A lot goes into running 100 miles in a week. I’ve done it a couple times, a little over a year ago when I first stumbled across Tony Krupicka’s blog. I probably spent about three hours reading his posts on that first visit—my head (figuratively) exploding the entire time as all my previously held beliefs about running we’re being splattered all over my computer screen. I didn’t think it was possible for anyone to consistently run 200+ miles a week. I didn’t even know that people were running two or three times a day. I was still under the erroneous impression that you should only run once a day. Needless to say, Krupicka greatly expanded my running consciousness.
After browsing a through a few of his entries and finally wrapping my head around the astronomical numbers that he was purporting, I decided it was time for me to hang a couple triple digit weeks of my own. I started running twice and three times a day, and finally built to the point where I could handle the 100-mile load. It was a solid accomplishment. I could do it. The only problem was, I wasn’t having any fun.
I had managed to take this thing that I loved, that had literally changed my life in the way that few things can, and turned it into an obsessively quantified workload. Before, I was just getting up in the mountains, ripping up and down gorgeous single-track trails, escaping the artificial, constructed monotony of my everyday life.
When I started chasing 100 in a week, it became a lot more like work. I was obsessing over miles, trading a chance to escape into the mountains for a quick, flat 15 miles on the road or the boardwalk (because I could only get 10 miles in the same amount of time in the mountains). I was sore all the time; I ignored little nagging injuries that could have used an easy day—or a day off all together. The miles became the most important thing. They trumped common sense. I started to lose the passion.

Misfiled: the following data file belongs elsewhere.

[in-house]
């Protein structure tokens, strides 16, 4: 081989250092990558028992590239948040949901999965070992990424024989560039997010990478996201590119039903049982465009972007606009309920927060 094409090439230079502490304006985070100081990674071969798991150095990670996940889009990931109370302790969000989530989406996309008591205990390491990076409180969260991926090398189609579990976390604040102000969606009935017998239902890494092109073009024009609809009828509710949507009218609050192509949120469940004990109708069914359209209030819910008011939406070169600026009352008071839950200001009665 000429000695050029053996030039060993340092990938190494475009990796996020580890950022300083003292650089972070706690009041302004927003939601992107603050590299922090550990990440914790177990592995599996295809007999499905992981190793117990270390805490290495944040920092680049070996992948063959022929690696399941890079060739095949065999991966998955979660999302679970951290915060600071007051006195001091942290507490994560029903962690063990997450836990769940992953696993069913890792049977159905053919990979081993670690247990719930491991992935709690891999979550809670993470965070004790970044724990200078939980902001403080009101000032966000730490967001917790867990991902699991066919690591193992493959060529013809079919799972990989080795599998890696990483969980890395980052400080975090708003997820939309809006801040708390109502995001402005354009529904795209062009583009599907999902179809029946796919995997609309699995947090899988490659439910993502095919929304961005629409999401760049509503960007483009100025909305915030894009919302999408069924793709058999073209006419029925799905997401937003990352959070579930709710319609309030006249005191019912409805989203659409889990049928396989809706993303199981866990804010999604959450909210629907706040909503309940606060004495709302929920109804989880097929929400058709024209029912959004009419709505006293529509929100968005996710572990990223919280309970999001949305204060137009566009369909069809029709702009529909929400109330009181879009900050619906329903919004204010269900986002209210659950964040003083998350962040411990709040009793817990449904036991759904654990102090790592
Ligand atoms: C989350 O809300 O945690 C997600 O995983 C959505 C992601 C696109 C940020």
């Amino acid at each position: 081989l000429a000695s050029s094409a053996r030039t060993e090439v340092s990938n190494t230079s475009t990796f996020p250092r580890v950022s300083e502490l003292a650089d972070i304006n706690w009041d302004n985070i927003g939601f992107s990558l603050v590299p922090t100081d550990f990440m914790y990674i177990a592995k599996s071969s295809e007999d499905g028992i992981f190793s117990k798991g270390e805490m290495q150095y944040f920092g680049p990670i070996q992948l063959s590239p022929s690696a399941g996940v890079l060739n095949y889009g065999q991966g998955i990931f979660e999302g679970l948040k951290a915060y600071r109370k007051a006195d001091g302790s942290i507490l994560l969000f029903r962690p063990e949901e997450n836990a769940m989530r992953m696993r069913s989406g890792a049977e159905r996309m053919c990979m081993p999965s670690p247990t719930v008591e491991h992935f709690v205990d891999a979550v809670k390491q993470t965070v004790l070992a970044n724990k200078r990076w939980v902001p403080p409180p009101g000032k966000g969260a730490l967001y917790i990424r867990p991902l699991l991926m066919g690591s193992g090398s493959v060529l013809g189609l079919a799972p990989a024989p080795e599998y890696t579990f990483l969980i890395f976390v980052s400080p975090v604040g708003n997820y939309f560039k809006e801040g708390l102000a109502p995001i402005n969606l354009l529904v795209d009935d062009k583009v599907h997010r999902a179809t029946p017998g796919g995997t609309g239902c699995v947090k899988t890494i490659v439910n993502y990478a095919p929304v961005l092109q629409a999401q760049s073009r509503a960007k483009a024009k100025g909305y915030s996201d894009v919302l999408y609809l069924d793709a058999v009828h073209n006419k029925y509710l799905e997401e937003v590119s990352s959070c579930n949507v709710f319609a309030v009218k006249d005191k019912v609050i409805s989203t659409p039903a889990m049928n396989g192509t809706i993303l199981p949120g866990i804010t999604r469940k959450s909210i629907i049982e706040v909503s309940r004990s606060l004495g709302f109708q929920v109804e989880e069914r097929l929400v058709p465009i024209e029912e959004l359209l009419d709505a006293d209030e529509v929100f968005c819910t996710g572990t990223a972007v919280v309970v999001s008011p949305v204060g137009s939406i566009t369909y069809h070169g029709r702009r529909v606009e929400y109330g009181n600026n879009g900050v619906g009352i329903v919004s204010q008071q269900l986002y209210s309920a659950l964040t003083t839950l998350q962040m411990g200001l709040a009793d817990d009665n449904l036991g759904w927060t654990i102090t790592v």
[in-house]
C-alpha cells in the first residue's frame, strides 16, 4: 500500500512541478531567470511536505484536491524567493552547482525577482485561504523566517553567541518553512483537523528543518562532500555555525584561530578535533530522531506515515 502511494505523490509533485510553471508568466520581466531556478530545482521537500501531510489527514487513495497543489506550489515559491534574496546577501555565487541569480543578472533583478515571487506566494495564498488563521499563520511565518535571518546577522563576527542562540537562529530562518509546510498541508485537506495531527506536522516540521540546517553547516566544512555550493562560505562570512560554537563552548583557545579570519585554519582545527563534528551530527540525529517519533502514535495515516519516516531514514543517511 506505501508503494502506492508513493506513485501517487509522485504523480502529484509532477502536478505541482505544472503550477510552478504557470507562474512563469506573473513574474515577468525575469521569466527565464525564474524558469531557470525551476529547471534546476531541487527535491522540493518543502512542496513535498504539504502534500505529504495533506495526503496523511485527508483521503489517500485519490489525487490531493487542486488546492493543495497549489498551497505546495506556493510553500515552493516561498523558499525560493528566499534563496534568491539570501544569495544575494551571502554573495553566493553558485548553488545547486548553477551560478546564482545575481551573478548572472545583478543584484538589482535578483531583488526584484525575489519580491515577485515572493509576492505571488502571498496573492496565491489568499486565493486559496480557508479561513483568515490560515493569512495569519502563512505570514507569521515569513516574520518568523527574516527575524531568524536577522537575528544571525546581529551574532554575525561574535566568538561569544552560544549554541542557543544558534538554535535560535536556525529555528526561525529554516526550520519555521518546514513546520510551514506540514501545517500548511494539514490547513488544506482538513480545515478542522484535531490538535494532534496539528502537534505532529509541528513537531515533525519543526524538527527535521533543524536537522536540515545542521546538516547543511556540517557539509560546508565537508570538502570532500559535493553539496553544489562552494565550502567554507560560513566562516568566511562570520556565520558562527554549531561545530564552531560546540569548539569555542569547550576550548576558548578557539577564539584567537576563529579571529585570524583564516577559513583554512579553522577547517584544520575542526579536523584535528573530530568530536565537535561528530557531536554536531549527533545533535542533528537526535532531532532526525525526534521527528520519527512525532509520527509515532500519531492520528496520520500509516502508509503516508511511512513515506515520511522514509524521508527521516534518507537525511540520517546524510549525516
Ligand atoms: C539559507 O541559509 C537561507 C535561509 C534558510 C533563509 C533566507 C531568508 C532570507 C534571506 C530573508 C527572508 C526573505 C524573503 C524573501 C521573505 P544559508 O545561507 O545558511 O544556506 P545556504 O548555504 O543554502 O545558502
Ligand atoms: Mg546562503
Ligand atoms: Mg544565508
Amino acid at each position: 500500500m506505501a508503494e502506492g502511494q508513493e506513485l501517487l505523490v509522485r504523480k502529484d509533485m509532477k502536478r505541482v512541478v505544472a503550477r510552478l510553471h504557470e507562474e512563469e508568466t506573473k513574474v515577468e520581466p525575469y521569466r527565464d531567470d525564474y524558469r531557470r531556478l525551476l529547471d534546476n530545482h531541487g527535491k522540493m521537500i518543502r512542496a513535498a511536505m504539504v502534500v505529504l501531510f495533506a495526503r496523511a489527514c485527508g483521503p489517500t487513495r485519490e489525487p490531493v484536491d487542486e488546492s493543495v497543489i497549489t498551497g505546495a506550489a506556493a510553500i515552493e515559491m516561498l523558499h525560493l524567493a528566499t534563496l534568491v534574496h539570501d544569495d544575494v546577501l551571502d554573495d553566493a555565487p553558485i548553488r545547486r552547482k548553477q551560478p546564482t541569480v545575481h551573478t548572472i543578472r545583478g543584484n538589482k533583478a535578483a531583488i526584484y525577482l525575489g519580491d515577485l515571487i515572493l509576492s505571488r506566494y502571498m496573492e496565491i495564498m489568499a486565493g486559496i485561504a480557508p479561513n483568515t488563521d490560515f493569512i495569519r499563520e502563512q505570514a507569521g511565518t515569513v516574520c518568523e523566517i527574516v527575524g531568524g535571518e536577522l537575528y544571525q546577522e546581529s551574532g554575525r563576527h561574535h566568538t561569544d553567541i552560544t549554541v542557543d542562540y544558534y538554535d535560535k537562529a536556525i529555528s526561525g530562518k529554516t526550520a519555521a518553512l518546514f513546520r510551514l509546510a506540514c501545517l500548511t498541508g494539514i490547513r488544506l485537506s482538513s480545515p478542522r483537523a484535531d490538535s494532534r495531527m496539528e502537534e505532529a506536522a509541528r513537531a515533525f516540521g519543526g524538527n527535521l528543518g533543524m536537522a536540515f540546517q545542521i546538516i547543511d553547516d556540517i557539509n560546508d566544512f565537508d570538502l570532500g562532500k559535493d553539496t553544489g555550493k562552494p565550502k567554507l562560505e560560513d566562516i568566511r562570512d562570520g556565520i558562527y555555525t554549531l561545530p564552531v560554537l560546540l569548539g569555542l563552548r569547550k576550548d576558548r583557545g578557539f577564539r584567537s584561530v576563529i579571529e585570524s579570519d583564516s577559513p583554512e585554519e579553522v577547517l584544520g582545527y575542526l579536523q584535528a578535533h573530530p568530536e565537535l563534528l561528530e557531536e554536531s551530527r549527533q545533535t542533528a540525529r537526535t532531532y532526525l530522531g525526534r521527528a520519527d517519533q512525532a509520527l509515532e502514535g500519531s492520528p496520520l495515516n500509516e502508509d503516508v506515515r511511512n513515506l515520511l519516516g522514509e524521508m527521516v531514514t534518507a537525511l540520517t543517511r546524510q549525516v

Running suddenly became a lot less fun. But I was hanging 100-mile weeks. I had reached this arbitrary goal that I had imposed upon myself, but it didn’t feel as good as I thought. Sure, it was fun looking at my Movescount profile and seeing that big number on there. It was fun to say things like, “I can eat whatever I want tonight, I ran 102 miles this week.” But that type of fun is fleeting. It felt wrong. I realized that what I had done wasn’t a legitimate 100-mile week. It didn’t happen organically. It was forced. I wasn’t Tony Krupicka. I had to be me.
So I went back to enjoying myself on my runs. Sure they were still hard. I was still sore. I still ignored nagging injuries (a lot less though) and I still banged out a quick 10k on the roads a couple times a month, but it was because I felt like a needed a shakeout run to dial in my form—not because I just wanted to tack more miles on to my weekly total.
Now, over a year later, I’m finally honing in on the elusive, legitimate 100-mile week. All on the trail and in the mountains. Without running for the sake of mileage. Just running because it feels right. Running to have fun. Running to push my personal limits. Running to escape.
Last week, I ran 87 miles with almost 20,000 ft of vertical gain. It felt great. I explored new terrain, ran twice a day four times, had two great long runs and never felt like I was doing too much or pushing too hard. I stayed within myself. Sure, I could have banged out a half-marathon on Sunday night just to hit the century mark… but it wasn’t about that.
This week, I’m well on pace to eclipse 100 miles. And it’s going to be legit. I’m doing it right. I’m not worrying about it, just letting it happen. Organically. Because it's time.